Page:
8 May 2019 01:47pm

Why professionals must be “better strangers”

How individuals, firms and organisations all play a part in maintaining independence in the world of professional advisers

Women boardroom
Caption: Real independence will rely on how organisations control the personal independence of individuals within them

Modern firms rely on cross-selling to increase revenues and getting close to the client is important to do this effectively. But perhaps independence itself is threatened by this approach and the profession would be better served if professionals distanced themselves and became better strangers.

Those making business decisions want to know that they can rely on a professional opinion used to support their decisions. When offered with the qualification of independence that opinion is elevated to a much higher level of reliability and trustworthiness. This becomes particularly important when making financial decisions, and even more so when those taking decisions are less sophisticated.

Over the years there has been a crop of financial failures that question what the professionals were doing and why they did not blow the whistle before catastrophe struck. Some of these failures were so blatantly obvious, once the facts and circumstances came to light, that it is hard not to imagine that professional judgment was either absent or in some way influenced by client management.

The concept of independence depends ultimately on an absence, or at the least a diminution of interdependence on other human relationships. An independent person is, in the words of Benjamin Franklin, “lord of myself, accountable to none”.

The threats to real professional independence operate on three levels: professional, organisational and personal.

Professional independence

ICAEW guidance states that “independence should be ensured by assessing and documenting, for each engagement, the actual or perceived threats to independence through self interest, self-review, advocacy, familiarity and intimidation”.

A key ingredient of the independence of a professional is the rigour with which the individual’s professional body guards itself from threats to its independence. Hand in glove with these standards is the need to be seen to be rigorous in the enforcement of independence with a view to protecting the public rather than the professional body or its members.

The difficulty of self-regulation is that all too often outsiders will tarnish the result of any enquiry with a challenge of self-serving protection of the member under scrutiny if the outcome of the enquiry is not to their liking.

Organisational independence

The modern professional firm long ago adopted a commercial approach to business management. Meritocratic partners’ rewards, adoption of strong cultures governing the behaviour of the individual and risk management – not least for insurance reasons – have paramount importance.

The problem with a strong risk management culture is that it too often leads to the individual being subjected to and required to conform with the opinion of risk managers, and this can lead to the neutering of individual independence.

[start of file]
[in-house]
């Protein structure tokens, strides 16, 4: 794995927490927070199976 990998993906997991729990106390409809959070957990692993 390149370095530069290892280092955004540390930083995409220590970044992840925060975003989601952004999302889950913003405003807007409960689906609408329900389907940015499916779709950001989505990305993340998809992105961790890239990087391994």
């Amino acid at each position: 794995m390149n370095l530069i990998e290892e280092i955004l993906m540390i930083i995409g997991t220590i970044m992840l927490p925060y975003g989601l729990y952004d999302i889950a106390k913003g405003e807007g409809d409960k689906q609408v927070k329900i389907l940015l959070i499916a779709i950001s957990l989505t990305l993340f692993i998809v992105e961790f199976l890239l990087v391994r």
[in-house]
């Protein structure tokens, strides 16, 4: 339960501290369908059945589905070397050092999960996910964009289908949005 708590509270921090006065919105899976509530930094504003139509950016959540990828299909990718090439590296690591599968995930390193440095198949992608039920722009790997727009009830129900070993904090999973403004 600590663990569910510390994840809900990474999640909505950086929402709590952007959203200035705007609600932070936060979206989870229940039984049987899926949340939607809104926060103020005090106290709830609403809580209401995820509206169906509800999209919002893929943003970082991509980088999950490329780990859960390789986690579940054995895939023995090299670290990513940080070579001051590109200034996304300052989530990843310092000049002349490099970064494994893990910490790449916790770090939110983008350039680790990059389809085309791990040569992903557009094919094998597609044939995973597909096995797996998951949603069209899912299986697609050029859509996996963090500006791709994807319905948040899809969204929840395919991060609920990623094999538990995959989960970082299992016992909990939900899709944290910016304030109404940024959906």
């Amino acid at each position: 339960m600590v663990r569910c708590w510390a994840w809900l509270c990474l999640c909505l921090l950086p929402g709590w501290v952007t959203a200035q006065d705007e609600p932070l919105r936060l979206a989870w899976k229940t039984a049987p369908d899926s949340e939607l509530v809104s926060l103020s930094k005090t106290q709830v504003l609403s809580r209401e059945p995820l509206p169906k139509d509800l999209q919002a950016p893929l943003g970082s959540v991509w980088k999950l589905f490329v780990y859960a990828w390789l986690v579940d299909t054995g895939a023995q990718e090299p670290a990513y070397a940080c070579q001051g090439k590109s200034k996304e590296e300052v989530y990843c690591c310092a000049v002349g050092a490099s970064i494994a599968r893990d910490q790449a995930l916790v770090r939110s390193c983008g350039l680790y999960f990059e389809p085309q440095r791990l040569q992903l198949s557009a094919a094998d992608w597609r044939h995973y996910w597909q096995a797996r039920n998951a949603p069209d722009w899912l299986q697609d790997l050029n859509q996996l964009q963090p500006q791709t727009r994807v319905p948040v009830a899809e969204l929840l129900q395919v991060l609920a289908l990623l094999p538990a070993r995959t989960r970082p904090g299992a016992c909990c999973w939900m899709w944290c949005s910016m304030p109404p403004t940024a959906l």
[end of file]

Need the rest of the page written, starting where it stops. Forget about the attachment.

The professional, perceived by outsiders as being independent will not in fact be so; they will be controlled by the attitude of the organisation. Professionals must be accountable to their organisation for the way in which they conduct their professional business, but the consequences must fall short of stifling independence.

Personal independence

Real independence will rely on the way in which an organisation controls the personal independence of individuals within it. Another definition of independence might be that an individual has “sufficient means for a comfortable livelihood”. And herein lies the rub: the modern-day professional, as do we all, relies on a regular flow of profit to support their lifestyle.

In the hunt for increased revenue for the firm and reward for the individual, independence can become quickly threatened. A partner leading a major transaction, being worked under a CFA, faces heightened pressure as transaction day draws nearer and a deal breaking issue is unearthed; or by force of personality a senior executive of a major client dominates the judgement of a professional to the point that they are eager to please the executive.

The fear of consequences to personal income or partnership continuity through loss of the conditional fee or the client relationship may well drive the individual to protect their personal position and over-ride the firm’s operating procedures.

Independence has to operate effectively at ground level. Professional organisations should accept external scrutiny; professional firms should encourage a culture where exercise of professional judgement cannot be prejudiced by the threat of reward systems; individuals should be accountable for the quality of their judgements.

It is individuals who are independent and who make organisations independent – and this means the priority has to change to make independence the critical success factor and not profit.

Christopher Honeyman Brown was a partner in BDO Binder Hamlyn and Arthur Andersen, CEO at Alsop Wilkinson and ash law, and director of operations at DLA. He is currently a consultant and a non-executive director at several companies